Often it’s difficult to find the perfect gift for a friend or a family member, especially when they have all they need. You’re puzzled, trying to come up with something thoughtful, useful, something which will be appreciated and the person gifted will think warmly of you each time they use such a gift. Better still? The gift will be affordable, too.
Knife. A Perfect gift?
Enter the kitchen knife. A kitchen knife (or any kind of knife, for that matter) is a timeless and useful gift. A knife or a set of knives can be engraved, handle customised and selected to fit the receiver. There are knives for outdoor enthusiasts, culinary aficionados (our kind of people 🙂 and survivalists for any number of occasions, ranging from birthdays, job promotions to weddings and anniversaries. Before you give one, however, there’s something you need to know (if you didn’t know already and that’s why you ended up here): Gifting knives have long been considered bad luck.
Cultural aspects of knife-giving
According to superstition, a knife presented as a gift will sever the friendship between the giver and the recipient. The only way around this unfortunate outcome is to attach a penny (or a coin of symbolic value) to the knife.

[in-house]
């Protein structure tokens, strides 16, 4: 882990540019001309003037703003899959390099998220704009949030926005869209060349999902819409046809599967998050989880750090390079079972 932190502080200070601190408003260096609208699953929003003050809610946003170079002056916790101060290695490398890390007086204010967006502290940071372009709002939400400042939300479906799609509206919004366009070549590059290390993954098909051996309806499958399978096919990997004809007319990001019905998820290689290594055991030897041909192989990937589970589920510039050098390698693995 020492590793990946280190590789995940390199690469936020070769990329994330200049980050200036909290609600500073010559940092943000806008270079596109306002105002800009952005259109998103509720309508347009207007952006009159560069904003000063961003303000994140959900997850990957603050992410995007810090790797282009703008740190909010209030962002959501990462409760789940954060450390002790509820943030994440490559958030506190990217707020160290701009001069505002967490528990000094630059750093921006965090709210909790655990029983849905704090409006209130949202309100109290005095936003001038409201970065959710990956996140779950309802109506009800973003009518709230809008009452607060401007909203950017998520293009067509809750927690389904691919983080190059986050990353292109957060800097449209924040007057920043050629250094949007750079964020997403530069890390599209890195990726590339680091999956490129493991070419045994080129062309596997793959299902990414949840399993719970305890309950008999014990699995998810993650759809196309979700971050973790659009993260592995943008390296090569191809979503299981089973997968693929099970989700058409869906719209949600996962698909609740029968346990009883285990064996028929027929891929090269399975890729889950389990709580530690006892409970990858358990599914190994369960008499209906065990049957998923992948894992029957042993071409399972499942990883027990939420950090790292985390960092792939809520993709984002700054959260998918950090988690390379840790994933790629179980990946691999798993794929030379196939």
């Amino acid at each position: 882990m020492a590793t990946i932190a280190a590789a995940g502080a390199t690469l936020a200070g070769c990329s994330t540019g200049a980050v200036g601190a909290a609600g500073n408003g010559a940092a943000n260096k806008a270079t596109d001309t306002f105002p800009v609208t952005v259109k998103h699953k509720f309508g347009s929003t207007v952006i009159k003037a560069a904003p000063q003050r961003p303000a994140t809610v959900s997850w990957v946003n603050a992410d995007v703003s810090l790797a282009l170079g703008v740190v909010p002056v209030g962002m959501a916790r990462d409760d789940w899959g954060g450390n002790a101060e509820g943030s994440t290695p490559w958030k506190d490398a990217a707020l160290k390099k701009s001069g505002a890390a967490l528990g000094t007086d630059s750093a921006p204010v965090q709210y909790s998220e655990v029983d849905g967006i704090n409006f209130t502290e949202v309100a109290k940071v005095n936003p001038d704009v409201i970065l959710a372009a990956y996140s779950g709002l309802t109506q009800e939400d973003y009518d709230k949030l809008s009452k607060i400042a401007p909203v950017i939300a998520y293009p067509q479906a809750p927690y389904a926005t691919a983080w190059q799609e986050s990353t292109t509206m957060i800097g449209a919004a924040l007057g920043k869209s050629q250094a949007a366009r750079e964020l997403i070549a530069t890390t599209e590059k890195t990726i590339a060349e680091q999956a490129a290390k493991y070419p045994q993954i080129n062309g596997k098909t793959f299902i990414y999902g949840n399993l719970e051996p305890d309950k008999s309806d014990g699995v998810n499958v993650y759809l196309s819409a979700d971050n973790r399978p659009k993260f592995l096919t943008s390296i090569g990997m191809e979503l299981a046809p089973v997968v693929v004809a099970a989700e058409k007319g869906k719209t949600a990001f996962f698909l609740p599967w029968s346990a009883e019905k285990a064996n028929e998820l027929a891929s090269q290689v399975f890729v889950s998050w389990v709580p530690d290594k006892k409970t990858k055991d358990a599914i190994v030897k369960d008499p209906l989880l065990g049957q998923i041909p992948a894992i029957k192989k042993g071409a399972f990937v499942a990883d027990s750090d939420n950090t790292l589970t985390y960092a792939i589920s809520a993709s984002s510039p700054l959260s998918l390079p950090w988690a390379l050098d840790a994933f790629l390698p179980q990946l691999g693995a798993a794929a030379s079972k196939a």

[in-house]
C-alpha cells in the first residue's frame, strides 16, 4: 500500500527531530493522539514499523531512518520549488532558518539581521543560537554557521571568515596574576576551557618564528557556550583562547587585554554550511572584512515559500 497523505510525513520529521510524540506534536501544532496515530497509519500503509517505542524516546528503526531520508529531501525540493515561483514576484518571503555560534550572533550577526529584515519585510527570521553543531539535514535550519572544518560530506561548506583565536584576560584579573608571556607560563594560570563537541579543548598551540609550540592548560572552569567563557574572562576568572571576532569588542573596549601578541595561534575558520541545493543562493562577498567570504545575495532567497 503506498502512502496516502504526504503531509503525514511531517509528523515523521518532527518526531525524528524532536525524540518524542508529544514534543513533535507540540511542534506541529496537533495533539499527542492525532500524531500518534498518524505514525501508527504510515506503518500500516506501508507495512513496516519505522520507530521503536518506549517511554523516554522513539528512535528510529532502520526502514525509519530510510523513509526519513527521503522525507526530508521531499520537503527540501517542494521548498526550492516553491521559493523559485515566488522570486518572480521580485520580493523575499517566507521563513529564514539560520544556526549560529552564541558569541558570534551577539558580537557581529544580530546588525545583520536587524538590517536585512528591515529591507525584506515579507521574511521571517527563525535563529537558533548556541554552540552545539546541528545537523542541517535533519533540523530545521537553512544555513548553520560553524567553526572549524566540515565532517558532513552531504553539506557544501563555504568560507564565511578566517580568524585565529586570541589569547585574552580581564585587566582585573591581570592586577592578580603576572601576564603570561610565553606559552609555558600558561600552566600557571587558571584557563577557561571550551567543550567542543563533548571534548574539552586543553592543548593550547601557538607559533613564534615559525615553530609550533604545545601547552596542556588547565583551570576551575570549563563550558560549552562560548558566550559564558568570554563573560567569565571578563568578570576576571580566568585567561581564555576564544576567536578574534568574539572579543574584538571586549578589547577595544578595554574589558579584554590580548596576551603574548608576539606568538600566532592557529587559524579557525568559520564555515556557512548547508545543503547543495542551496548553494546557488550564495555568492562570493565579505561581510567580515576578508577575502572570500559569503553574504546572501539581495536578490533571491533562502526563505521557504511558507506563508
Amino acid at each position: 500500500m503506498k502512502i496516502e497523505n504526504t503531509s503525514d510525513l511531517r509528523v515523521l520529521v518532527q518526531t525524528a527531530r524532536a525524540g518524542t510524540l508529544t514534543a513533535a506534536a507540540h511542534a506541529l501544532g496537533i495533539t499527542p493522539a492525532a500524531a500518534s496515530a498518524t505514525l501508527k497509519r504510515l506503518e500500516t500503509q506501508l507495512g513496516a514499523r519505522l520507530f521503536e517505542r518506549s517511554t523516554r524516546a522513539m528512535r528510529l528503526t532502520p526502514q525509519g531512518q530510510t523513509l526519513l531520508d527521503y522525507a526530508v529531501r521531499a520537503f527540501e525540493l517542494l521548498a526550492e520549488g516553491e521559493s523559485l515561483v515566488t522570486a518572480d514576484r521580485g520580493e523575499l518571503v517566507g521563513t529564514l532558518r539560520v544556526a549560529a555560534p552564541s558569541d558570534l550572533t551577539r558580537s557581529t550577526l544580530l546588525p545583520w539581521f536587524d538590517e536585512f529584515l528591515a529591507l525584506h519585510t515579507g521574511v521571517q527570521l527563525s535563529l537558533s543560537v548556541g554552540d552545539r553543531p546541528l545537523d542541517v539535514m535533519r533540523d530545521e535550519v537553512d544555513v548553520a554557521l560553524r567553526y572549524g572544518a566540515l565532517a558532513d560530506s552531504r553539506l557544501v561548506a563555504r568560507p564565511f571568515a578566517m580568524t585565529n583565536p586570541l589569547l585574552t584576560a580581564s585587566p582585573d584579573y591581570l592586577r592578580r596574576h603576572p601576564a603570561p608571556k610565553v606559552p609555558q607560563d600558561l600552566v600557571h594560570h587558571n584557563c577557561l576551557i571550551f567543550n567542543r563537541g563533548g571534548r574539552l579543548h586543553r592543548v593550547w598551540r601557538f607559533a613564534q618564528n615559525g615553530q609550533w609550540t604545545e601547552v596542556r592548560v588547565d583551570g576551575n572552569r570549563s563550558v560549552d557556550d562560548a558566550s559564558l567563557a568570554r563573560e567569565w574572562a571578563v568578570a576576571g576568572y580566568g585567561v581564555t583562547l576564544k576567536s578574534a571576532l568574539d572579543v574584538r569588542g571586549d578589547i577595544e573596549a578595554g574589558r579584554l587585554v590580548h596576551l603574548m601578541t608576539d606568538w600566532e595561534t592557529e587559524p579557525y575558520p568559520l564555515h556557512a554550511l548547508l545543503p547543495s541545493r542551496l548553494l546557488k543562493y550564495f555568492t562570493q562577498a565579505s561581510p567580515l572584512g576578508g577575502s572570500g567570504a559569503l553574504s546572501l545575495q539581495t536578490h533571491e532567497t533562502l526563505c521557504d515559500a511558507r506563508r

The coin must be promptly removed and returned to the giver as a form of symbolic payment. This transaction prevents the relationship from being cut and, because the knife was instantly “purchased,” releases the giver from any negativities that might have otherwise resulted from its use.
Knife-giving superstitions are heavily rooted around the world, and many beliefs surround sharp objects. Japanese, as well as many European people, believe that giving a watch as a gift means the symbol of time running out while giving scissors or knives means cutting the relationship between them. It’s especially bad luck to give a knife as a wedding gift because, according to folklore, it could cut the marriage ties. For similar reasons, a pocketknife should be handed to someone only if it’s secured. Otherwise, it’s believe that it may cause an argument. If there’s been a death in the family, superstition insists that knives should be carefully handled and used only when needed.
If you’ve been considering buying a knife for your loved one or a friend but this superstition makes you hesitant, consider this: Keeping a knife in a jar of water by the front and back doors of a home is believed to ward off evil spirits. Apparently, they’re afraid of their reflections in the water and on the knife’s surface.
Other Japan-inspired presents?
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